The Case for a Mandatory Sexual Respect Class

amherst orientation

Amherst College has a well documented issue with sexual respect. The scandals that marred our school last year, both internal and public, fired up campus conversations but also caught the attention of people (and prospective students) from around the world. I’m concerned with the link between the two effects; with what happens when those prospective students become actual students, integrate into the community, and both participate in and contribute to a broad dialogue on sexual respect.

In the process of integration, it’s easy to slip through the cracks and it’s easy to miss vital information. Some of the new students are lucky enough to have access to upperclassmen friends who inform the first-years about Amherst’s culture of sexual disrespect. But many of us don’t. Both groups are similar, though, in that they often lack a formal, academic class about sexual respect, sexual identity, and related topics. This is a huge hole in the education that Amherst provides to young minds.

There’s a simple solution to this problem, though, and it’s one that has been gaining a lot of attention lately. I’m referring, of course, to the possibility of instituting a half-credit, graduation-required course on sexuality and sexual respect. This idea has the potential to make Amherst a leading institution in terms of education on sexuality, but drawbacks have been cited. Namely, opponents of the idea claim that such a course would stand in opposition to Amherst’s commitment to the open curriculum and would likely have to be held during an unorthodox time, such as over the summer or during Interterm. (Not that resurrecting Interterm is a bad idea.)

But neither of those obstacles are insurmountable. I’d propose a different plan, one that has also been suggested as a resolution to possible snags in the execution of the course: By removing the jocular, superficial skits regarding sexual health and respect from Orientation and replacing them with a semester-long, pass-fail, half-credit course on sexual respect integrated with the First-Year Seminar, Amherst as a community could take an important step toward becoming more self-aware of sexuality and of our behavior in sexual situations. This plan is doubly effective because it addresses both the problems with Amherst’s much-maligned freshman Orientation programming and our dearth of sexual education.

The Orientation programming that was designed to inform students about sexual respect and avoiding sexual assault was largely ineffectual due to both tone and content: the information was presented in a comical way that trivialized the gravity of the message, and the content itself was superficial and went hardly deeper than “Get consent!” As a result, first-years were dissatisfied, remarking that Orientation was redundant, simplistic and too long. More importantly, first years never had the opportunity to engage with material in a critical way, and instead had a barrage of common-sense information thrown at them. This is an ineffectual way to teach something as important as sexual respect.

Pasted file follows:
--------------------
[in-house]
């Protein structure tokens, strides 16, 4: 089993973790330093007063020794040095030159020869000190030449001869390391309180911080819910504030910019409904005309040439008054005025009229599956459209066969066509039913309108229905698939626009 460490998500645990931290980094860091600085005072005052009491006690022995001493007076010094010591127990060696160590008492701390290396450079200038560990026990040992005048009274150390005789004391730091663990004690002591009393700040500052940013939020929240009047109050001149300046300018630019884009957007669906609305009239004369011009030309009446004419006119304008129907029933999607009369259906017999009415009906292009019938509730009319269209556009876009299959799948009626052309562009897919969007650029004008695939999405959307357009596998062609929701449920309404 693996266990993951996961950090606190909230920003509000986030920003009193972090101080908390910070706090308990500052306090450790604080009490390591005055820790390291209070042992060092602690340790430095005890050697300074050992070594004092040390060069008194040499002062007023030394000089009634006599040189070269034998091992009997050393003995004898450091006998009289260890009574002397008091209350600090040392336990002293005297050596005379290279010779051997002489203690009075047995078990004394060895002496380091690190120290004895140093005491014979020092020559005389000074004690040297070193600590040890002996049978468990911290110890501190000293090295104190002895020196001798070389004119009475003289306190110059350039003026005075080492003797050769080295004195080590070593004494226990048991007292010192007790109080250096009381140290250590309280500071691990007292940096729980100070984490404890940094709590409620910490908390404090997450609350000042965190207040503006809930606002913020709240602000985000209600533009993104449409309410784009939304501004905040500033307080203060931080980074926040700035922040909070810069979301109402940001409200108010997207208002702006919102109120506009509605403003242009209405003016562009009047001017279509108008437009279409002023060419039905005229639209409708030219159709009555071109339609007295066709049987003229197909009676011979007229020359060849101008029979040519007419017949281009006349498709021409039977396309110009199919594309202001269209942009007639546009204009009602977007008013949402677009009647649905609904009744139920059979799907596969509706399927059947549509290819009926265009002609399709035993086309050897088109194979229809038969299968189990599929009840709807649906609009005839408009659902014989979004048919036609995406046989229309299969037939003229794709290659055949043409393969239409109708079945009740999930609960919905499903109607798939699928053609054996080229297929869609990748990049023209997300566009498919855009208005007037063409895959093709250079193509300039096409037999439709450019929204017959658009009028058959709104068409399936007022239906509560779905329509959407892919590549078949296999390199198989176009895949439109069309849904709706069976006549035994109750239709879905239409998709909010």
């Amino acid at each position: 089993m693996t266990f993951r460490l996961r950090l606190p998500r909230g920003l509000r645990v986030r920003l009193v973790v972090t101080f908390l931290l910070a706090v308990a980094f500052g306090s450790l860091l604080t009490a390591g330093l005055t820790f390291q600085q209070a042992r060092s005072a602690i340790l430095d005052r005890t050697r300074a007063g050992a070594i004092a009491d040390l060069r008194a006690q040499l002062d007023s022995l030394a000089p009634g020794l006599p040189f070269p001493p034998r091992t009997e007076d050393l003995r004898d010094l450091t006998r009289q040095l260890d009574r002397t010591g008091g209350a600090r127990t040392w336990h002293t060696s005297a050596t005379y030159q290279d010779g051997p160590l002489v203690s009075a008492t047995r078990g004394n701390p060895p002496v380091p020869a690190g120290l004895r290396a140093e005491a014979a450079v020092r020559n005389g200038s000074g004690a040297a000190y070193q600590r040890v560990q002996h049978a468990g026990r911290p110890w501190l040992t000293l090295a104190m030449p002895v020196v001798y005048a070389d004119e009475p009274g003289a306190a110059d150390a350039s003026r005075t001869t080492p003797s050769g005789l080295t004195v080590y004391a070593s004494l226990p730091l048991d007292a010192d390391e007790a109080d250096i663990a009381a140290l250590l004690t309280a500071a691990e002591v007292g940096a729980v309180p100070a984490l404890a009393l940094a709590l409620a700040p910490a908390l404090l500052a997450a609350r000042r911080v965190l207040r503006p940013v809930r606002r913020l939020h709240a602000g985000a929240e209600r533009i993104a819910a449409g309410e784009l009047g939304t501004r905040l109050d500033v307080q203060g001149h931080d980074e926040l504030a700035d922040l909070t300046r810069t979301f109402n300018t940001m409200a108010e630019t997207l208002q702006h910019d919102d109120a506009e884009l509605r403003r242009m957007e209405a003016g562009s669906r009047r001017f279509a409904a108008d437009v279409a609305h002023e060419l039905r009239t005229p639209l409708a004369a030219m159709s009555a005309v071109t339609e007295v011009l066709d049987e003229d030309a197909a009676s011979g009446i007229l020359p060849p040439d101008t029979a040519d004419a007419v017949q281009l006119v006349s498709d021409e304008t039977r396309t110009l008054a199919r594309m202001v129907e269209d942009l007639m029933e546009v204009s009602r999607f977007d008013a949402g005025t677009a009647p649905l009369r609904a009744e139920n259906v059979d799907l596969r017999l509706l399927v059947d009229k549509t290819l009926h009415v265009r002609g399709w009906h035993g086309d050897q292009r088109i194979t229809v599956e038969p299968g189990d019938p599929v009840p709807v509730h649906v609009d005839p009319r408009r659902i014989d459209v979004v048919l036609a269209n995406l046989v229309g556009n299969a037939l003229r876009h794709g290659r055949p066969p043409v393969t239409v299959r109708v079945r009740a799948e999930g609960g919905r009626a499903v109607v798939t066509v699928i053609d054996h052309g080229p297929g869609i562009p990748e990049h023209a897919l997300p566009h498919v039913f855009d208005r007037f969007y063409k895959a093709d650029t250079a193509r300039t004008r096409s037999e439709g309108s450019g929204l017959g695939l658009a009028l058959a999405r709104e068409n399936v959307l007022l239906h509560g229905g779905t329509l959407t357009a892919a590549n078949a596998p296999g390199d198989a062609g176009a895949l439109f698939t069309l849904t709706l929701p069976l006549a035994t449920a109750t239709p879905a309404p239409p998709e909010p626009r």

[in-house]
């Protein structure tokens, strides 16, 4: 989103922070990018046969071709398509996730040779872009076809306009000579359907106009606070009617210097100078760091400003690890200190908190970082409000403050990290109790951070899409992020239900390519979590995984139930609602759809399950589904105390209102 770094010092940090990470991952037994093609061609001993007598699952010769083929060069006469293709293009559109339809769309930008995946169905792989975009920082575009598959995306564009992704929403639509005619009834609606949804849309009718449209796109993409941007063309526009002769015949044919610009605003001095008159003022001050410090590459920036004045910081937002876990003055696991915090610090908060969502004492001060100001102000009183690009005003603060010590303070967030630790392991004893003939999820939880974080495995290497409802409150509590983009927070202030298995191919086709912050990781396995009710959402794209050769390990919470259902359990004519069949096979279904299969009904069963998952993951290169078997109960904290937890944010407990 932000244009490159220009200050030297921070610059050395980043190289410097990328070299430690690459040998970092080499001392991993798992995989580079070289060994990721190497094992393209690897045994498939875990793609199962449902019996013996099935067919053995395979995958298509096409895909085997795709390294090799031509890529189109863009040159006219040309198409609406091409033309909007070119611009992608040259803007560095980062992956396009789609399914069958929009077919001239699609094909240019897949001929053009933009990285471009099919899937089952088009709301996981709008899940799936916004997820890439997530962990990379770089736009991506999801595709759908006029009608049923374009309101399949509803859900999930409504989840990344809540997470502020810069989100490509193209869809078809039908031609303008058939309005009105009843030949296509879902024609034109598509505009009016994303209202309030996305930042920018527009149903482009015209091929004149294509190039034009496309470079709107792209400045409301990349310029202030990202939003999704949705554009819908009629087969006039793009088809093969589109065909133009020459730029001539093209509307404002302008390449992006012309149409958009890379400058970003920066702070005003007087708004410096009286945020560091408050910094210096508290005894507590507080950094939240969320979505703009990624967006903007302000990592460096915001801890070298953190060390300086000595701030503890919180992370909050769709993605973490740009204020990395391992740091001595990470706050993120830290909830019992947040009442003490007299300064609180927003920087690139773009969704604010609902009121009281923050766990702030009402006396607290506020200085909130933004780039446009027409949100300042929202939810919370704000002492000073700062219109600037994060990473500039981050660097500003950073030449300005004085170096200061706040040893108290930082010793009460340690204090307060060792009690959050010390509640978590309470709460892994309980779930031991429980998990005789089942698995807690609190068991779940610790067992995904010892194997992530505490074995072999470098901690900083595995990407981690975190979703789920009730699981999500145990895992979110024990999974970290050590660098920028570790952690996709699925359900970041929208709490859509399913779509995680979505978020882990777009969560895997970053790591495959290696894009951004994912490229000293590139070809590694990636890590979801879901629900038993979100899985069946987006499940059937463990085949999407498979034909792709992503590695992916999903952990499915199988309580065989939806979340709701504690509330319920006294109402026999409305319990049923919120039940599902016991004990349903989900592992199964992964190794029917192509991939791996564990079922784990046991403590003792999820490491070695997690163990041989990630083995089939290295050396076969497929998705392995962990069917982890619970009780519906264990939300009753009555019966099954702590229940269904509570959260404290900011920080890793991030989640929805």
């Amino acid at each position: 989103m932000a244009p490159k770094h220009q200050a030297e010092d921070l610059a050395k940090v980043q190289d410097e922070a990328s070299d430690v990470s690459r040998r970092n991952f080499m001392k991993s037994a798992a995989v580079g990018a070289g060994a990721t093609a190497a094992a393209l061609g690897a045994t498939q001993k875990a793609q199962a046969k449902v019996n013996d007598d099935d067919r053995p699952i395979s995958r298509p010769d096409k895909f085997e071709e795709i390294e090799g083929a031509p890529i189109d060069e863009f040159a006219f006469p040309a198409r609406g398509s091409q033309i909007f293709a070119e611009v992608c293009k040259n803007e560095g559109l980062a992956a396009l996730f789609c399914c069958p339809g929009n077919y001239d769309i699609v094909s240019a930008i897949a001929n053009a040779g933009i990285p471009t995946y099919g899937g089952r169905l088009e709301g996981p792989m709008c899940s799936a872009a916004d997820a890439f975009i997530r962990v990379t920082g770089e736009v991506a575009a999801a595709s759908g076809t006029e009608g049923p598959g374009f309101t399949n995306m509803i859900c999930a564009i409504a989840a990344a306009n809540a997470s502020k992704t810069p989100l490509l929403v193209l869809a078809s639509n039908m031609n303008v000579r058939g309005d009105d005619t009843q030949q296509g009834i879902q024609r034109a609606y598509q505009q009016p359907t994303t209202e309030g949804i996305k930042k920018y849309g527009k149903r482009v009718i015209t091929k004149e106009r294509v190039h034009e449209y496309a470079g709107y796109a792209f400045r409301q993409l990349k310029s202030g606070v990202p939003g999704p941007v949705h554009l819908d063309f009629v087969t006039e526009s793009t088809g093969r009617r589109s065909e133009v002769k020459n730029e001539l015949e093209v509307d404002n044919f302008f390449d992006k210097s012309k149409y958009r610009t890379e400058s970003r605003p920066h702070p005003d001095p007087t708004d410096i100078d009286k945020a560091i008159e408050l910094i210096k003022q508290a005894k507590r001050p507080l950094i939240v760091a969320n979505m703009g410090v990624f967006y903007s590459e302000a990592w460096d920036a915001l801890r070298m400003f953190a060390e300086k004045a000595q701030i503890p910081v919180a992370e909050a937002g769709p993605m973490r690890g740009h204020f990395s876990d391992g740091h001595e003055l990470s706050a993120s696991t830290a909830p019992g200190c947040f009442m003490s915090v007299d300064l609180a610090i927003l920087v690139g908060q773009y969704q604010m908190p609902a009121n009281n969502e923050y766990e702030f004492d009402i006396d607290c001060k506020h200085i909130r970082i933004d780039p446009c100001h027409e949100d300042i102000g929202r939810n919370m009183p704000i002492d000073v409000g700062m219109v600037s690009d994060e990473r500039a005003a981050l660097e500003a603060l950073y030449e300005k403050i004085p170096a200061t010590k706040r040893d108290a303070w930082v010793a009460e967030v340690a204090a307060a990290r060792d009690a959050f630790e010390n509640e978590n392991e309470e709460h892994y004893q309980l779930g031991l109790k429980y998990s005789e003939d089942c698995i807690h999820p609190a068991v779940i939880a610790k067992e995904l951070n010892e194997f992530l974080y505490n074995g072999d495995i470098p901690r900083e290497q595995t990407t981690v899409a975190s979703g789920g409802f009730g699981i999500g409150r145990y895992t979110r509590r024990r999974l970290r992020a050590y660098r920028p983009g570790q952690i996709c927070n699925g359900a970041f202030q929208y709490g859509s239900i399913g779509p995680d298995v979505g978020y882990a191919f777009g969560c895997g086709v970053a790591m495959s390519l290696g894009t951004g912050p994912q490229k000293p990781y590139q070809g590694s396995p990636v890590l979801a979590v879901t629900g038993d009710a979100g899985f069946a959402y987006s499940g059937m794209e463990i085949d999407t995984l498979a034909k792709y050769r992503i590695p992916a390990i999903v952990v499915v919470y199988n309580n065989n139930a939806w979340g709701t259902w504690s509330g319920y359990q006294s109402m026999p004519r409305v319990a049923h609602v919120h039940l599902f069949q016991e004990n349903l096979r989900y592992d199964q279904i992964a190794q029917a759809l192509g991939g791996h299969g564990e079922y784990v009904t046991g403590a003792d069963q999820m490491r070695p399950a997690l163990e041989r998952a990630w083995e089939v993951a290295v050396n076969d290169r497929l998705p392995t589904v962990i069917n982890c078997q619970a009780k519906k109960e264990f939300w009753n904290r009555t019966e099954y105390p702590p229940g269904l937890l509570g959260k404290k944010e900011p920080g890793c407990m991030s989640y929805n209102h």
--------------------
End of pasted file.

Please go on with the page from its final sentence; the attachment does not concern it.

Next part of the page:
In contrast, I envision this semester-long course as being, first and foremost, academic. I envision a small group of professors who are all experts in sexuality and feminism each teaching small lecture-discussion style classes of first-years in an augmentation of the First Year Seminar. Rather than teaching students to get consent, use condoms, and strive for .05, I envision us teaching students about (for instance) queer theory, Willa Cather, and the foundation of the feminist movement. Amherst students are academic intellectuals, and we should challenge them rather than trying to entertain them as we would children. Moreover, by shaping and inspiring thought in first year students, we can effect real, intrinsic change in these individuals. This, I think, is what we ought to be striving for; targeting the underlying cause of sexual assault and disrespect is a much more effective method of education than addressing the outward action of sexual disrespect that results from certain thought patterns. An ounce of prevention, they say, is better than a pound of cure.

Another objection brought up regarding the course is timing: when could such a class be held? I imagine this course as a pass-fail augmentation of the First Year Seminar; though the Seminar could stay much the same, meeting twice a week as usual, the additional class could meet for a third day a week. More importantly, integration with the First Year Seminar would allow for Amherst’s open curriculum ideals to coexist with the new required course. Because this plan doesn’t actually add a new class to the schedules of students, the open curriculum would remain unchanged.This is a year of big changes: traditions are being rethought, Orientation is likely to be completely redesigned for the future, and the way we deal with sexual assault has finally been given more serious attention. Do we want the best for future Amherst students? Should we prepare them properly and seriously for college and the life beyond our Amherst Bubble? Are we willing to consciously choose to take time out of our busy lives to think critically about our sexualities and behaviors and examine how we should act? I think we owe it to our community and ourselves to start a new tradition of sexual respect and awareness of sexuality at Amherst, one that starts with first-years and that is supported, through word and action, by the rest of the College.